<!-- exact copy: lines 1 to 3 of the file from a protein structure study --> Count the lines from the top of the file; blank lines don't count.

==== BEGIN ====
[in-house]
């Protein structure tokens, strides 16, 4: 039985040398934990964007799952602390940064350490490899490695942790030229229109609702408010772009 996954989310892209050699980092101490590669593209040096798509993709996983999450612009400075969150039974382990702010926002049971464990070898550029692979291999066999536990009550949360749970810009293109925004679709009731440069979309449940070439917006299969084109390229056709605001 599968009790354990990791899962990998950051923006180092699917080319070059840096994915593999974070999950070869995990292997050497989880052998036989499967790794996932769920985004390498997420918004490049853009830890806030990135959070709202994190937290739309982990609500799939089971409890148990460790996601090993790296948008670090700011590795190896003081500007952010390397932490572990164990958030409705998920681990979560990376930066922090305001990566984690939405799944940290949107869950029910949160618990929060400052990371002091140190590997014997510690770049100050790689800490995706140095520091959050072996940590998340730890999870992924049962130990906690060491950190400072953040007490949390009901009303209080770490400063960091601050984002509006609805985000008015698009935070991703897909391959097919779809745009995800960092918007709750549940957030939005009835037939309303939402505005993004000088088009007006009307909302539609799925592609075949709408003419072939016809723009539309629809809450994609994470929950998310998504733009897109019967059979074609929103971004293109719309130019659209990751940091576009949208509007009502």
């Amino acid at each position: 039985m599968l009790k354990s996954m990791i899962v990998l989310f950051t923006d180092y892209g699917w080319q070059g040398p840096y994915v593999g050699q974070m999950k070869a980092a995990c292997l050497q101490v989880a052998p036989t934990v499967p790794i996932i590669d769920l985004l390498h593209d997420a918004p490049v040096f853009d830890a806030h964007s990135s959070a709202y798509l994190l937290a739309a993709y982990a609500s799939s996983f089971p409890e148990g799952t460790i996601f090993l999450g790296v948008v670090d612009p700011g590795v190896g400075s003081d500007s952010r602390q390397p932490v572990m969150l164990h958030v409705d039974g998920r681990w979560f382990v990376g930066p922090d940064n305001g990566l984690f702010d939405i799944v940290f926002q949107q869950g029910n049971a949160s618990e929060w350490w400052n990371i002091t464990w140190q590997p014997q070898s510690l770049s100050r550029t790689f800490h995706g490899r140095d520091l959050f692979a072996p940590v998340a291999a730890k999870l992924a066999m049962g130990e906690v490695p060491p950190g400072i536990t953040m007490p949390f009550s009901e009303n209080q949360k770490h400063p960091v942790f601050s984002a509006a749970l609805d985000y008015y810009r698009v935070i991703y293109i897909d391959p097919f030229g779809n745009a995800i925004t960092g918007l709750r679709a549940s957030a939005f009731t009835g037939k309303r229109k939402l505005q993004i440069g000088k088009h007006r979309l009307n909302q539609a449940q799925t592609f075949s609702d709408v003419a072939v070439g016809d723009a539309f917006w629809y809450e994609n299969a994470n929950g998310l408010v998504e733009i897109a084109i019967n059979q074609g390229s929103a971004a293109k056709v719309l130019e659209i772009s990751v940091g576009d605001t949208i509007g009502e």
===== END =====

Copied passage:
[in-house]
């Protein structure tokens, strides 16, 4: 039985040398934990964007799952602390940064350490490899490695942790030229229109609702408010772009 996954989310892209050699980092101490590669593209040096798509993709996983999450612009400075969150039974382990702010926002049971464990070898550029692979291999066999536990009550949360749970810009293109925004679709009731440069979309449940070439917006299969084109390229056709605001 599968009790354990990791899962990998950051923006180092699917080319070059840096994915593999974070999950070869995990292997050497989880052998036989499967790794996932769920985004390498997420918004490049853009830890806030990135959070709202994190937290739309982990609500799939089971409890148990460790996601090993790296948008670090700011590795190896003081500007952010390397932490572990164990958030409705998920681990979560990376930066922090305001990566984690939405799944940290949107869950029910949160618990929060400052990371002091140190590997014997510690770049100050790689800490995706140095520091959050072996940590998340730890999870992924049962130990906690060491950190400072953040007490949390009901009303209080770490400063960091601050984002509006609805985000008015698009935070991703897909391959097919779809745009995800960092918007709750549940957030939005009835037939309303939402505005993004000088088009007006009307909302539609799925592609075949709408003419072939016809723009539309629809809450994609994470929950998310998504733009897109019967059979074609929103971004293109719309130019659209990751940091576009949208509007009502």
């Amino acid at each position: 039985m599968l009790k354990s996954m990791i899962v990998l989310f950051t923006d180092y892209g699917w080319q070059g040398p840096y994915v593999g050699q974070m999950k070869a980092a995990c292997l050497q101490v989880a052998p036989t934990v499967p790794i996932i590669d769920l985004l390498h593209d997420a918004p490049v040096f853009d830890a806030h964007s990135s959070a709202y798509l994190l937290a739309a993709y982990a609500s799939s996983f089971p409890e148990g799952t460790i996601f090993l999450g790296v948008v670090d612009p700011g590795v190896g400075s003081d500007s952010r602390q390397p932490v572990m969150l164990h958030v409705d039974g998920r681990w979560f382990v990376g930066p922090d940064n305001g990566l984690f702010d939405i799944v940290f926002q949107q869950g029910n049971a949160s618990e929060w350490w400052n990371i002091t464990w140190q590997p014997q070898s510690l770049s100050r550029t790689f800490h995706g490899r140095d520091l959050f692979a072996p940590v998340a291999a730890k999870l992924a066999m049962g130990e906690v490695p060491p950190g400072i536990t953040m007490p949390f009550s009901e009303n209080q949360k770490h400063p960091v942790f601050s984002a509006a749970l609805d985000y008015y810009r698009v935070i991703y293109i897909d391959p097919f030229g779809n745009a995800i925004t960092g918007l709750r679709a549940s957030a939005f009731t009835g037939k309303r229109k939402l505005q993004i440069g000088k088009h007006r979309l009307n909302q539609a449940q799925t592609f075949s609702d709408v003419a072939v070439g016809d723009a539309f917006w629809y809450e994609n299969a994470n929950g998310l408010v998504e733009i897109a084109i019967n059979q074609g390229s929103a971004a293109k056709v719309l130019e659209i772009s990751v940091g576009d605001t949208i509007g009502e």